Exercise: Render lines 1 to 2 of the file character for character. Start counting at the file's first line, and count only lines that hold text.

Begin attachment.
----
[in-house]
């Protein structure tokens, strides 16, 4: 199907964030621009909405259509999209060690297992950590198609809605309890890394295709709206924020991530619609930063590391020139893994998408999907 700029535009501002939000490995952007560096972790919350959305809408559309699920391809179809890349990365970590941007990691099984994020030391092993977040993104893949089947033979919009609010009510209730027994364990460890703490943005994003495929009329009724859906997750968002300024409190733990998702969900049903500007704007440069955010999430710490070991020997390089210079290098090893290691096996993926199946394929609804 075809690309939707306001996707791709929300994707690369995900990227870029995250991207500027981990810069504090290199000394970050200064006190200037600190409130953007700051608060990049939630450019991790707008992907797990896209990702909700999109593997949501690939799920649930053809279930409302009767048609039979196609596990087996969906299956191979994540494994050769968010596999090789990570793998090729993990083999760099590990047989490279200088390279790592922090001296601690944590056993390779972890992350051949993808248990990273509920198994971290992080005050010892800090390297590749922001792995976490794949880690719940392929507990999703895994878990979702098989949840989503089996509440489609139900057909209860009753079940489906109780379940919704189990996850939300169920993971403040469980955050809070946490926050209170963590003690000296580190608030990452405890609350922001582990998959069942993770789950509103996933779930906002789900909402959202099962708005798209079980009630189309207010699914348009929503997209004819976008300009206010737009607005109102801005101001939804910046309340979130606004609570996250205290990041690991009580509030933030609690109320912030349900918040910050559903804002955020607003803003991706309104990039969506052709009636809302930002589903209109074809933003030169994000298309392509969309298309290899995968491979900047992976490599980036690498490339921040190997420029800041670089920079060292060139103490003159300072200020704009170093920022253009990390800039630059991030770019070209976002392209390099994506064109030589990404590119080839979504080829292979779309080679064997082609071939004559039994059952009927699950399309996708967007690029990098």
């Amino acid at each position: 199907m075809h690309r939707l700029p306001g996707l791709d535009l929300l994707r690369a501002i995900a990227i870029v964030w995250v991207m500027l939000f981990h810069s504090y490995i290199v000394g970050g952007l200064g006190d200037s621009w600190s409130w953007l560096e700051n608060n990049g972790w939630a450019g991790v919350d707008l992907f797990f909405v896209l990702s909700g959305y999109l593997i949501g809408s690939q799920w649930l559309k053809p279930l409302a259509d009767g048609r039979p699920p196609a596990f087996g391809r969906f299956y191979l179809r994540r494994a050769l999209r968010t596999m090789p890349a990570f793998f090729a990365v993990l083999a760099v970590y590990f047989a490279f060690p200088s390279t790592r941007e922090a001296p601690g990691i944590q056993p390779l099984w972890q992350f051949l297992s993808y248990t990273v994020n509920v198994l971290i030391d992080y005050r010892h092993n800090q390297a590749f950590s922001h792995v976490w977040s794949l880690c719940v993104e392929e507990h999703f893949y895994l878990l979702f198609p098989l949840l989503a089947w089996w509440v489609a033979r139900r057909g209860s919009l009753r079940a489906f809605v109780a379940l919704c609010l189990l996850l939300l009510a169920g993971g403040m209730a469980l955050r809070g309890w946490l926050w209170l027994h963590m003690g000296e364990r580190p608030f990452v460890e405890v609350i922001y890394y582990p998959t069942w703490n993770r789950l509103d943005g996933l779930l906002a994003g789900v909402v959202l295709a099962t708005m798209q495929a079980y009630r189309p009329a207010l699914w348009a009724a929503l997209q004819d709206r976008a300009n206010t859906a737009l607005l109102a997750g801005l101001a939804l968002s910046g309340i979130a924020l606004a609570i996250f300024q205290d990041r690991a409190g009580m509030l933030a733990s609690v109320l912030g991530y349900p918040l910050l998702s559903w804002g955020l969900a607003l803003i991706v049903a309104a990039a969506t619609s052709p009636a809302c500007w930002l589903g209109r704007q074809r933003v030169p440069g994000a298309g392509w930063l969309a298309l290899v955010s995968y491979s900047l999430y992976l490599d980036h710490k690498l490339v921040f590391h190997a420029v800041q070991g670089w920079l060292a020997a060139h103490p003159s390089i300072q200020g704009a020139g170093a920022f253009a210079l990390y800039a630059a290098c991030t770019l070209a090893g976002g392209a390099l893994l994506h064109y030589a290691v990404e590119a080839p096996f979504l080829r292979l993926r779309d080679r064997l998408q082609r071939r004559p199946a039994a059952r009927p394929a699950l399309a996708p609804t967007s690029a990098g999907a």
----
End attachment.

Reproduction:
[in-house]
């Protein structure tokens, strides 16, 4: 199907964030621009909405259509999209060690297992950590198609809605309890890394295709709206924020991530619609930063590391020139893994998408999907 700029535009501002939000490995952007560096972790919350959305809408559309699920391809179809890349990365970590941007990691099984994020030391092993977040993104893949089947033979919009609010009510209730027994364990460890703490943005994003495929009329009724859906997750968002300024409190733990998702969900049903500007704007440069955010999430710490070991020997390089210079290098090893290691096996993926199946394929609804 075809690309939707306001996707791709929300994707690369995900990227870029995250991207500027981990810069504090290199000394970050200064006190200037600190409130953007700051608060990049939630450019991790707008992907797990896209990702909700999109593997949501690939799920649930053809279930409302009767048609039979196609596990087996969906299956191979994540494994050769968010596999090789990570793998090729993990083999760099590990047989490279200088390279790592922090001296601690944590056993390779972890992350051949993808248990990273509920198994971290992080005050010892800090390297590749922001792995976490794949880690719940392929507990999703895994878990979702098989949840989503089996509440489609139900057909209860009753079940489906109780379940919704189990996850939300169920993971403040469980955050809070946490926050209170963590003690000296580190608030990452405890609350922001582990998959069942993770789950509103996933779930906002789900909402959202099962708005798209079980009630189309207010699914348009929503997209004819976008300009206010737009607005109102801005101001939804910046309340979130606004609570996250205290990041690991009580509030933030609690109320912030349900918040910050559903804002955020607003803003991706309104990039969506052709009636809302930002589903209109074809933003030169994000298309392509969309298309290899995968491979900047992976490599980036690498490339921040190997420029800041670089920079060292060139103490003159300072200020704009170093920022253009990390800039630059991030770019070209976002392209390099994506064109030589990404590119080839979504080829292979779309080679064997082609071939004559039994059952009927699950399309996708967007690029990098």